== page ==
Linkin Park Singer Chester Bennington Discusses ‘The Hunting Party,’ Guest Musicians + More
If you listen to KLUB Rock 106.9, then you’ve probably heard the latest from Linkin Park, ‘The Hunting Party,’ and the disc shows off a more aggressive side to the band’s music. Ahead of the release, ‘Loudwire Nights’ host Full Metal Jackie spoke with co-vocalist Chester Bennington and got the insight on what led them down their musical path with ‘The Hunting Party.’ Check out the chat below.
It’s Full Metal Jackie on Loudwire Nights. Chester Bennington from Linkin Park with us on the show. Chester, Linkin Park has a rich history of musical diversity. How did having so many styles to work with directly affect ‘The Hunting Party’?
We found ourselves in a unique position to be able to make a really heavy record because we can. We’ve set ourselves in this band to really be open-minded to doing anything that we want stylistically. If we want to write a hip-hop track, we can. If we want to write a country song, we can. Folk song that turns into a hip-hop track that turns into a death metal track, we can do that. There’s nothing binding us to a specific style.
For us, that really helped us create this album because in the beginnings of making this record we were going into the direction that I think most people were expecting us to go. It was more electro, it had a dance-y pop element to it — still dark and aggressive but more along the lines of ‘Burn It Down’ and ‘A Light That Never Comes’ as opposed to ‘Given Up’ or ‘One Step Closer.’ We were working on that stuff. It was interesting to us and it was kind of where we were going, it was comfortable for us.
At some point, Mike [Shinoda] was just like — he realized that not only are we making music that’s pretty typical to what’s going on right now, it’s so typical that it almost made the songs not even fun to work on. We got to a point where, there’s a lot of bands doing stuff like this, a lot of them are doing it well. Then there’s a lot of them that are doing it really s—ty. Even if we do it well, it’s still going to get lost in the noise of all the stuff that’s very similar, or whatever. This is not exciting to us.
We want to make something that’s heavy. We want to make something that’s got visceral energy and palpable, tangible that you can feel and experience, right? That’s kind of how we decided to change gears and go make a really heavy (for us) hard rock record. I think the fact that we had afforded ourselves the freedom creatively to kind of go wherever we wanted, it was easy for us to switch gears and go in that direction. It worked well.
So, did you change the songs into something different? Or start from scratch?
We tossed the songs in the trash and started brand new songs. It was like, “You know what? I don’t want to do this anymore, these piss me off.” I am angry at the state of alternative rock music, the state of indie music. It’s not alternative, it’s not indie. It’s unapologetically writing adult contemporary pop songs and selling them as indie rock songs and it’s f—ed. We need to do something about it and do something that shines a light on heavy music and bring some of that back hopefully because it’s not happening right now.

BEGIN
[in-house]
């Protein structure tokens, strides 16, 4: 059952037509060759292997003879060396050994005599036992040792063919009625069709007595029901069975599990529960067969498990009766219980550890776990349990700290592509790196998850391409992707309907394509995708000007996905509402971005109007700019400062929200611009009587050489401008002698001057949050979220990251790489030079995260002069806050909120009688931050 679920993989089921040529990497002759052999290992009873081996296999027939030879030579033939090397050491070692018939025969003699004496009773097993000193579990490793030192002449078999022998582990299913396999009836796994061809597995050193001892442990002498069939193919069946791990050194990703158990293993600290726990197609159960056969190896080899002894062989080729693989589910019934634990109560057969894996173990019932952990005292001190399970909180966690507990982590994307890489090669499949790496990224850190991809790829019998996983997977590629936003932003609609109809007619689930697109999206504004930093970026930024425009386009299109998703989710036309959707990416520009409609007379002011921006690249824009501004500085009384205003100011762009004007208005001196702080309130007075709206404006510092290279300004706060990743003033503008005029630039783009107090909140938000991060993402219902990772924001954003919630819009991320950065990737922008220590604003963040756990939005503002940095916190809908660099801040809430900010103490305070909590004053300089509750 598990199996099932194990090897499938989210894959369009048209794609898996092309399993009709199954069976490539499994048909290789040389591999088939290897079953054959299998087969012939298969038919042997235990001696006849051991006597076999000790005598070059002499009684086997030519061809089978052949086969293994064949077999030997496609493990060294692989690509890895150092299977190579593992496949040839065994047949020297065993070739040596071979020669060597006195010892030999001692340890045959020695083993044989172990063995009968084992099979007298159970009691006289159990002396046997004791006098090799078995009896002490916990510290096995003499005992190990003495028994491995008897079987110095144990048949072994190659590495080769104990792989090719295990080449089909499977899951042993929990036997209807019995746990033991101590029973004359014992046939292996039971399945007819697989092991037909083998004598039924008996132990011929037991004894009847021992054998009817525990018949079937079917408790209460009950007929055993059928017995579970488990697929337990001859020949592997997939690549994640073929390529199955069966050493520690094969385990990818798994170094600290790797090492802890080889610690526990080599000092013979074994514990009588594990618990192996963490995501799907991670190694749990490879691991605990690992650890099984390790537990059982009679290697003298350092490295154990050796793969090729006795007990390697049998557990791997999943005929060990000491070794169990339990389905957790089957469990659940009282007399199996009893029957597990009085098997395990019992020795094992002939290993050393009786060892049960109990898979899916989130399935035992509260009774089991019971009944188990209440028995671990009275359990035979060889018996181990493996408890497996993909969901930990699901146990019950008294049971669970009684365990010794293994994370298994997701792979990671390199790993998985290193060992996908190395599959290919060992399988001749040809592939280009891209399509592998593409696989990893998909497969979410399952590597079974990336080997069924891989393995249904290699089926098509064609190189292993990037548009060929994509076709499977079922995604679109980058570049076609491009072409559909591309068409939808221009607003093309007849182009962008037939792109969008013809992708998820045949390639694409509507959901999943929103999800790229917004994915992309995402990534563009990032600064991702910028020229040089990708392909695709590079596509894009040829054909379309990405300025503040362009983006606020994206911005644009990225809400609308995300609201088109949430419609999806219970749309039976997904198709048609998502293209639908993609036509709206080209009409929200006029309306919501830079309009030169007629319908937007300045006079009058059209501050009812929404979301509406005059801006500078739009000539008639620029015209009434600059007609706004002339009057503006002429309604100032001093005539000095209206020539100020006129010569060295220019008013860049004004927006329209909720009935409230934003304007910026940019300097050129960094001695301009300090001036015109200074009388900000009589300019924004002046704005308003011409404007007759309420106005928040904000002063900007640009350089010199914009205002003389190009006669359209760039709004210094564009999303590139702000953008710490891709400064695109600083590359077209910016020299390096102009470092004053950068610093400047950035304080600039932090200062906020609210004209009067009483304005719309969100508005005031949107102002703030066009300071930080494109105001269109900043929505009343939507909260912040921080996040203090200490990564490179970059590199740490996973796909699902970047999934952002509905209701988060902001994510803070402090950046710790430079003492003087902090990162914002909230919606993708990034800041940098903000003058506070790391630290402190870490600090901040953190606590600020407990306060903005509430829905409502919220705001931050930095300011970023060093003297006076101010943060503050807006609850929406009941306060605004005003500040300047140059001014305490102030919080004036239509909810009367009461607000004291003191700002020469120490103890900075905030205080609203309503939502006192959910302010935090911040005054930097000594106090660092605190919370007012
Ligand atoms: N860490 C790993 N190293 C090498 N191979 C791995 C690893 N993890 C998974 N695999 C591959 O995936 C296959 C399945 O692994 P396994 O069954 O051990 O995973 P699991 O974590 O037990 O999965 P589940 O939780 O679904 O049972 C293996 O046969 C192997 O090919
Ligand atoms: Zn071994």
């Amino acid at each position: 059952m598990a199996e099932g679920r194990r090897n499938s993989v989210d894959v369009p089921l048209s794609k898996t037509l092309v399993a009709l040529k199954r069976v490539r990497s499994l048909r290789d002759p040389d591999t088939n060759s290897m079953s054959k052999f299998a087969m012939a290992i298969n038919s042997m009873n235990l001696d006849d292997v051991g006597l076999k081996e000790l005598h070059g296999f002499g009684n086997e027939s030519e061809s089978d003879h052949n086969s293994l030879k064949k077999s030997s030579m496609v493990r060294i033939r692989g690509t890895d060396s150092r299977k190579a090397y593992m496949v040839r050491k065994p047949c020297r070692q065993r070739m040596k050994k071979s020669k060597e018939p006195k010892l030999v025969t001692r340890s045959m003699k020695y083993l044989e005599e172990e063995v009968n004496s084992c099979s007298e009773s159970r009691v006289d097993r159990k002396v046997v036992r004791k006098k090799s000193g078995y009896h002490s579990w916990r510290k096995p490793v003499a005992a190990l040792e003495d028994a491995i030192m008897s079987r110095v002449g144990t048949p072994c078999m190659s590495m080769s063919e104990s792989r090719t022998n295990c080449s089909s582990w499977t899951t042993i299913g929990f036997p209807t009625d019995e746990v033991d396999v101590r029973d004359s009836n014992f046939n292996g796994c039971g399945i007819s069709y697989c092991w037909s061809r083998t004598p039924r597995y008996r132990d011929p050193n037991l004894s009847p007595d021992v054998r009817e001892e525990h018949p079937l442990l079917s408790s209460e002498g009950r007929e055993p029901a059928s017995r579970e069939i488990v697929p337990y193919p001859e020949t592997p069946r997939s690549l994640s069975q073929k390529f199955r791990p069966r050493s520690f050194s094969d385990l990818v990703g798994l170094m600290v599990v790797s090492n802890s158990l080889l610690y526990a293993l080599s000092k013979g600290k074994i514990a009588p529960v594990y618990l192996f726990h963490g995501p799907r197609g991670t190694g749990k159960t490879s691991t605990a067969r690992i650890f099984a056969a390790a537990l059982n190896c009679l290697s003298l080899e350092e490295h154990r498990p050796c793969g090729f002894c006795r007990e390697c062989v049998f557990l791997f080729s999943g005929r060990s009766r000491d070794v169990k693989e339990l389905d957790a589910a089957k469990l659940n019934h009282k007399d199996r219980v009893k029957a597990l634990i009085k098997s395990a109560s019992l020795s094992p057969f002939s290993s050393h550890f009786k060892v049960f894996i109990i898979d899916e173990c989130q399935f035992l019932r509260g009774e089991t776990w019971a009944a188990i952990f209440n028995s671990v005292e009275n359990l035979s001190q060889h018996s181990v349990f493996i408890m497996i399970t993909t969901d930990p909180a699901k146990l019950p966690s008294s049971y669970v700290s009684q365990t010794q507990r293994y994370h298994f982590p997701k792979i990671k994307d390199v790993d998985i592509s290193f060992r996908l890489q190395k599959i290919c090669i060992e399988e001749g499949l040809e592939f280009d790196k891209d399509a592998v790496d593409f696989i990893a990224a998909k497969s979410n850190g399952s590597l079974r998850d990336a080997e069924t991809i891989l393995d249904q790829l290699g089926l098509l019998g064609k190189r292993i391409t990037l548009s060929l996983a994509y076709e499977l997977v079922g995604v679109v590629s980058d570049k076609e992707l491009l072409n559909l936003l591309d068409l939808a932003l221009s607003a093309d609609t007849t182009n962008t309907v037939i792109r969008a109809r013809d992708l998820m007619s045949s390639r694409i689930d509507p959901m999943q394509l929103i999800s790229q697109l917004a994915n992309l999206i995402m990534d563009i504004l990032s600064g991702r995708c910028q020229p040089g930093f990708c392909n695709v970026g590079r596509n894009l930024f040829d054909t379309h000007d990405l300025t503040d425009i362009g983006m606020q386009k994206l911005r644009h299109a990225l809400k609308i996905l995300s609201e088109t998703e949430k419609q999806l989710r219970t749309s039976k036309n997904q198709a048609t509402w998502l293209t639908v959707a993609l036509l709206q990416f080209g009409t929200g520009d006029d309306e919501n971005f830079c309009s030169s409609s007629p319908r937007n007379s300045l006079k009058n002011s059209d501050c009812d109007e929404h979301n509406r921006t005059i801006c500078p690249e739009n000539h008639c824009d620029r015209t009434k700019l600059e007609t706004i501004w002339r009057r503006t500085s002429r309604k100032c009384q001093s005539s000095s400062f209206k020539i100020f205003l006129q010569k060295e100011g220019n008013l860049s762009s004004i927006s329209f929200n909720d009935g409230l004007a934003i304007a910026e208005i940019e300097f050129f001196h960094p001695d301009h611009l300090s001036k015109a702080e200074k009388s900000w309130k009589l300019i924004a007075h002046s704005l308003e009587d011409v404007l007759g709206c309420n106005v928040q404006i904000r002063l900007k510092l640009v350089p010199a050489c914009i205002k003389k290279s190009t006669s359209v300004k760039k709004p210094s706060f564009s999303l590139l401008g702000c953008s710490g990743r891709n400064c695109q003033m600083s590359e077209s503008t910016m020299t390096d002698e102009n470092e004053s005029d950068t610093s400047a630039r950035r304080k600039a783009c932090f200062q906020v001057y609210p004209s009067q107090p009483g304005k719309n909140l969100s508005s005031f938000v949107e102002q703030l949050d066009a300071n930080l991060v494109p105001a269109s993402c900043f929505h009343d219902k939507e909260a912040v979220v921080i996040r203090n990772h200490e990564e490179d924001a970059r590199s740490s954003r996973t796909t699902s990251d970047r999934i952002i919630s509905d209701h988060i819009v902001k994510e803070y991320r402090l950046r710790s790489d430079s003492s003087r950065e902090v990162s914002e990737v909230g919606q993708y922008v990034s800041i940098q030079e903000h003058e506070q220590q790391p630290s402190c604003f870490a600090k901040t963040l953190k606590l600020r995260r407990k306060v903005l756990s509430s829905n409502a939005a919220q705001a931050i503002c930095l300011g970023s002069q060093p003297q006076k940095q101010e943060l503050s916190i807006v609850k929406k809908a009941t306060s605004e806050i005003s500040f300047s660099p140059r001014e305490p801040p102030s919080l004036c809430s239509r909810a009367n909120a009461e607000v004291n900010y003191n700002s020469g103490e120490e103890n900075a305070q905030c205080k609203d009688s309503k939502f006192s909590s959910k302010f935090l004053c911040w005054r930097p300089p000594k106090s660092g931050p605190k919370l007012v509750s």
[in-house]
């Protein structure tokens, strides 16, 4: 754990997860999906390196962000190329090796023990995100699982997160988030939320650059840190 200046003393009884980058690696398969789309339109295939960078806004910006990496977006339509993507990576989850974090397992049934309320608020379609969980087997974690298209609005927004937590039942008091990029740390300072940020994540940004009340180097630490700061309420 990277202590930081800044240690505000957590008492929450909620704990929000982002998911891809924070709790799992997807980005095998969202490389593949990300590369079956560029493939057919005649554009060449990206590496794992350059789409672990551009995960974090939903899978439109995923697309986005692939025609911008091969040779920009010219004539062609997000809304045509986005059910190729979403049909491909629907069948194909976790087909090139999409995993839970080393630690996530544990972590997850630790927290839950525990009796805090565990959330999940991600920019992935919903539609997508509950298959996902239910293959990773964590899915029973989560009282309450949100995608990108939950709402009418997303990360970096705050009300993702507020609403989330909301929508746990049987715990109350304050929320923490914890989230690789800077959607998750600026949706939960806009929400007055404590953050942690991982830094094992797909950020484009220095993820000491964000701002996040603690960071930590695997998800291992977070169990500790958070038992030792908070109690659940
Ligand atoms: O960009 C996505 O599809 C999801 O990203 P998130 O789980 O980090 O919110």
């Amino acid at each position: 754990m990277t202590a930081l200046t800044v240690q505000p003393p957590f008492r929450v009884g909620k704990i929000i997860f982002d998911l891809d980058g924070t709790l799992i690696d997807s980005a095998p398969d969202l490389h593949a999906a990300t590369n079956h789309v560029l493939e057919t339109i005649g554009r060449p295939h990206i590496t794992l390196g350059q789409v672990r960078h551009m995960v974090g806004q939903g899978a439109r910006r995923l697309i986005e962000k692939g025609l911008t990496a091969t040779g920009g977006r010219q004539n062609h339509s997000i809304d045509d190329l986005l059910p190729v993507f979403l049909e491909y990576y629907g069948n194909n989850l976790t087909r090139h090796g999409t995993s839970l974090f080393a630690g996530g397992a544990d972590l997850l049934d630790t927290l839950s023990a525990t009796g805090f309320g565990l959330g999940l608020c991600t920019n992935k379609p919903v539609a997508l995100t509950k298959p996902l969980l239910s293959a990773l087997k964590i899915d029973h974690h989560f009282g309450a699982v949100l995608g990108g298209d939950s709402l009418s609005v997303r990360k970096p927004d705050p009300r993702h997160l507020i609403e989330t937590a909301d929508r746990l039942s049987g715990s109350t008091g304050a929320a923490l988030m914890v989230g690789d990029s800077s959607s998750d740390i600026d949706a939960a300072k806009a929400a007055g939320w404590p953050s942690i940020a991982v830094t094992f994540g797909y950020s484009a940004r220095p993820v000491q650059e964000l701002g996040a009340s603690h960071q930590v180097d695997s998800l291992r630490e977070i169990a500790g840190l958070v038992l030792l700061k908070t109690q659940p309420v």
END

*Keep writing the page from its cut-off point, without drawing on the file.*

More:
We’re not saying that we hate every band out there right now. There are a handful of bands that are really great. But there’s only a handful of them and none of them are making aggressive records. All the great bands that are doing aggressive records that are semi-popular, there are still only a handful of bands that do it consistently on a level that doesn’t really hit a niche market. So, we found ourselves in a very unique position to go in and make a record and use all of our skills as songwriters and our abilities to craft great pop songs, and throw some f—ing anger in there.
Chester, what was the conversation like when the band discussed possibly playing ‘Hybrid Theory’ in full at this year’s Download Festival?
That was an interesting situation that came up. We knew that this year marks the 15th anniversary of ‘Hybrid Theory’ [a demo version came out in 1999, while the album was properly released in 2000]. We wanted to do something special, so we were like, it’d be cool to do some small shows and just play ‘Hybrid Theory’ for some diehard fans. We were already starting to think about doing that.
Then when we got the call from the promoters of Download. We’ve headlined Download several times so they wanted to do something special. They felt like ‘Hybrid Theory’ was a real important record and they came to us to see if we wanted to headline Download, but they thought it would be really great if you guys did something different because you’ve been here so often, would you be interested in playing ‘Hybrid Theory’ from beginning to end to celebrate that record on its 15th anniversary.
And if you don’t, we’re probably going to ask someone else to headline because you guys were just here a few years ago. We were like, yeah — this is a great opportunity. Now we can do it in front of a huge audience, it’ll be real exciting. I can’t wait until we get to Download and we start ‘Papercut.’ Once that beat kicks in dude, I just have a feeling the crowd is going to f—ing lose their mind. It’s funny, we play that song every night but I think in the context of people being able to hear it beginning to end, we’ve never done that before. A lot of these songs we haven’t played in 15 years. It’ll be a real fun night. Then to follow that up with some of the new stuff, it’ll be awesome.
Talking a little bit about ‘Hybrid Theory,’ what’s the most direct link between ‘The Hunting Party’ and ‘Hybrid Theory’?
The fact that we kind of went back and started listening to the things that got us into wanting to be in the band when Mike [said], “I don’t want to work on these songs anymore, I want something that’s exciting and I want something that reminds me of stuff that. I want stuff that’s going to make me feel like I need to go be in a band.”